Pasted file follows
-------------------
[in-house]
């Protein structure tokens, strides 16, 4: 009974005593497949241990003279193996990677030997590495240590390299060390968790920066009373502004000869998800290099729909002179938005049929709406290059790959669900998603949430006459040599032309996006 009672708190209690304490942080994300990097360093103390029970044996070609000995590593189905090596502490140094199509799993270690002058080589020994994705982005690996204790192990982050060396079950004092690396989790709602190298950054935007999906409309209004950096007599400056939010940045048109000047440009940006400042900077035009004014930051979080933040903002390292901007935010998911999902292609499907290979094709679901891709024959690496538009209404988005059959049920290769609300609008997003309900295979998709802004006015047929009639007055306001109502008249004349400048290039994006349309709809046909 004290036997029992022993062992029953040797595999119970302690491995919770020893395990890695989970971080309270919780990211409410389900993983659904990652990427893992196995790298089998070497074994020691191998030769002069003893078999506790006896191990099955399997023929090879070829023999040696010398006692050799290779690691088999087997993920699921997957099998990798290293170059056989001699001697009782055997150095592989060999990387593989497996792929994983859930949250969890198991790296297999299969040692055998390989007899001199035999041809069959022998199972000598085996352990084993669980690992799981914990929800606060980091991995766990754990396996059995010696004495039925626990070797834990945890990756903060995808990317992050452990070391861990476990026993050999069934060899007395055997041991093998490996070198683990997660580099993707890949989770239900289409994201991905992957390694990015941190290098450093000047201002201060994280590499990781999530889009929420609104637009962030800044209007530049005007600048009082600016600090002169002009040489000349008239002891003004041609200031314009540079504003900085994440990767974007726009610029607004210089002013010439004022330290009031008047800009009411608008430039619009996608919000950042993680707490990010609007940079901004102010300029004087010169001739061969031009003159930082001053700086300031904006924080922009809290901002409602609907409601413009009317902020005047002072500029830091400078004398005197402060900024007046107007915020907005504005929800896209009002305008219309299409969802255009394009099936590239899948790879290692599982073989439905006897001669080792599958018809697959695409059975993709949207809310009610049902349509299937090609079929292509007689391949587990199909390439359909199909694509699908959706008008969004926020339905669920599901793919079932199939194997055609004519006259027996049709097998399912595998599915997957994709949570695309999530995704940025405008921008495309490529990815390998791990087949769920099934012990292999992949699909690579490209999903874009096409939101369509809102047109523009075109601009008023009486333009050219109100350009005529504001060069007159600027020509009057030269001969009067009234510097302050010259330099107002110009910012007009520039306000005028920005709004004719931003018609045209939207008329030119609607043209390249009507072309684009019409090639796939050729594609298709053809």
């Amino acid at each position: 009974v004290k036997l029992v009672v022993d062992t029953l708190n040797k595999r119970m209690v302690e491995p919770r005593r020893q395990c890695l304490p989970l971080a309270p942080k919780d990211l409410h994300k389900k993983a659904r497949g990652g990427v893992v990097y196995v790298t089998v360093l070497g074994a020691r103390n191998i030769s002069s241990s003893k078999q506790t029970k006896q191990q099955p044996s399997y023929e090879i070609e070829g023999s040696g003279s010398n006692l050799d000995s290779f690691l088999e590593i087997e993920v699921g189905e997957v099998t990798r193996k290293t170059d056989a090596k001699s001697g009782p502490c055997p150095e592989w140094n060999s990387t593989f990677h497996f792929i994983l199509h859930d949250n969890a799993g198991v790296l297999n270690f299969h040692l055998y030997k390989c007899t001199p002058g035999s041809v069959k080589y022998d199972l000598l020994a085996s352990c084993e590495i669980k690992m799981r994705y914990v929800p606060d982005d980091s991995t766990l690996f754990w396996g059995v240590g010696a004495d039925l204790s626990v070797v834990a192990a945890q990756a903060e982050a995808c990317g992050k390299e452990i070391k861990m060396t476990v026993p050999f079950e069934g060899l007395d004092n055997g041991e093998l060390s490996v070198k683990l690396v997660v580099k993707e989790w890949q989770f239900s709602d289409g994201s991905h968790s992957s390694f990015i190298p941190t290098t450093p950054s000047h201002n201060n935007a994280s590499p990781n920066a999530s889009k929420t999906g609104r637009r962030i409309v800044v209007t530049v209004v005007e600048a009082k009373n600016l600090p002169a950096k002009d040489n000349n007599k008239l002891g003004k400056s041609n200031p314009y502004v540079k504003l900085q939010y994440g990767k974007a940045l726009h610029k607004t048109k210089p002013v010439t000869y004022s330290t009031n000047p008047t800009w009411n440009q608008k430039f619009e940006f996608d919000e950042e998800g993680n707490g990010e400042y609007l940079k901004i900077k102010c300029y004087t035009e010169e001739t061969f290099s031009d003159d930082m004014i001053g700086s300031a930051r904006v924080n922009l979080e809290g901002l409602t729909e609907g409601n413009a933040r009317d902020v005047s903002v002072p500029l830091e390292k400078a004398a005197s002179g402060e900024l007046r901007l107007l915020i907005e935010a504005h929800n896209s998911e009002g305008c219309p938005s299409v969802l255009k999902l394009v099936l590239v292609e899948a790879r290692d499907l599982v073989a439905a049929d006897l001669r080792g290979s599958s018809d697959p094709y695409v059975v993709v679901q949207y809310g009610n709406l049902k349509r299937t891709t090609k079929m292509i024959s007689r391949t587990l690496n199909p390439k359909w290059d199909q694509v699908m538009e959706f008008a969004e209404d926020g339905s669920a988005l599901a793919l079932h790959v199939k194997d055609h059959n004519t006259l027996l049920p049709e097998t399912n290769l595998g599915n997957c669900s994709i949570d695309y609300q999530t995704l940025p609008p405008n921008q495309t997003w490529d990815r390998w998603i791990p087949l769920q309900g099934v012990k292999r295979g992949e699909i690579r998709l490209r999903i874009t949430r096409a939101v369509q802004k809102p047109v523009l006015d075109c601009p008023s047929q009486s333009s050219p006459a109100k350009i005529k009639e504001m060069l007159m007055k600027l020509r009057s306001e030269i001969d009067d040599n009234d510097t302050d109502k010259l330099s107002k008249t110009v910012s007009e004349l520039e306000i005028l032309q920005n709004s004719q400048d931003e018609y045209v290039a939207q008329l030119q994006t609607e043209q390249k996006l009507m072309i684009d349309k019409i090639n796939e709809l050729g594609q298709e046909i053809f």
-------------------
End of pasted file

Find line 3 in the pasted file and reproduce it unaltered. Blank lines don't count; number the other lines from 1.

């Amino acid at each position: 009974v004290k036997l029992v009672v022993d062992t029953l708190n040797k595999r119970m209690v302690e491995p919770r005593r020893q395990c890695l304490p989970l971080a309270p942080k919780d990211l409410h994300k389900k993983a659904r497949g990652g990427v893992v990097y196995v790298t089998v360093l070497g074994a020691r103390n191998i030769s002069s241990s003893k078999q506790t029970k006896q191990q099955p044996s399997y023929e090879i070609e070829g023999s040696g003279s010398n006692l050799d000995s290779f690691l088999e590593i087997e993920v699921g189905e997957v099998t990798r193996k290293t170059d056989a090596k001699s001697g009782p502490c055997p150095e592989w140094n060999s990387t593989f990677h497996f792929i994983l199509h859930d949250n969890a799993g198991v790296l297999n270690f299969h040692l055998y030997k390989c007899t001199p002058g035999s041809v069959k080589y022998d199972l000598l020994a085996s352990c084993e590495i669980k690992m799981r994705y914990v929800p606060d982005d980091s991995t766990l690996f754990w396996g059995v240590g010696a004495d039925l204790s626990v070797v834990a192990a945890q990756a903060e982050a995808c990317g992050k390299e452990i070391k861990m060396t476990v026993p050999f079950e069934g060899l007395d004092n055997g041991e093998l060390s490996v070198k683990l690396v997660v580099k993707e989790w890949q989770f239900s709602d289409g994201s991905h968790s992957s390694f990015i190298p941190t290098t450093p950054s000047h201002n201060n935007a994280s590499p990781n920066a999530s889009k929420t999906g609104r637009r962030i409309v800044v209007t530049v209004v005007e600048a009082k009373n600016l600090p002169a950096k002009d040489n000349n007599k008239l002891g003004k400056s041609n200031p314009y502004v540079k504003l900085q939010y994440g990767k974007a940045l726009h610029k607004t048109k210089p002013v010439t000869y004022s330290t009031n000047p008047t800009w009411n440009q608008k430039f619009e940006f996608d919000e950042e998800g993680n707490g990010e400042y609007l940079k901004i900077k102010c300029y004087t035009e010169e001739t061969f290099s031009d003159d930082m004014i001053g700086s300031a930051r904006v924080n922009l979080e809290g901002l409602t729909e609907g409601n413009a933040r009317d902020v005047s903002v002072p500029l830091e390292k400078a004398a005197s002179g402060e900024l007046r901007l107007l915020i907005e935010a504005h929800n896209s998911e009002g305008c219309p938005s299409v969802l255009k999902l394009v099936l590239v292609e899948a790879r290692d499907l599982v073989a439905a049929d006897l001669r080792g290979s599958s018809d697959p094709y695409v059975v993709v679901q949207y809310g009610n709406l049902k349509r299937t891709t090609k079929m292509i024959s007689r391949t587990l690496n199909p390439k359909w290059d199909q694509v699908m538009e959706f008008a969004e209404d926020g339905s669920a988005l599901a793919l079932h790959v199939k194997d055609h059959n004519t006259l027996l049920p049709e097998t399912n290769l595998g599915n997957c669900s994709i949570d695309y609300q999530t995704l940025p609008p405008n921008q495309t997003w490529d990815r390998w998603i791990p087949l769920q309900g099934v012990k292999r295979g992949e699909i690579r998709l490209r999903i874009t949430r096409a939101v369509q802004k809102p047109v523009l006015d075109c601009p008023s047929q009486s333009s050219p006459a109100k350009i005529k009639e504001m060069l007159m007055k600027l020509r009057s306001e030269i001969d009067d040599n009234d510097t302050d109502k010259l330099s107002k008249t110009v910012s007009e004349l520039e306000i005028l032309q920005n709004s004719q400048d931003e018609y045209v290039a939207q008329l030119q994006t609607e043209q390249k996006l009507m072309i684009d349309k019409i090639n796939e709809l050729g594609q298709e046909i053809f």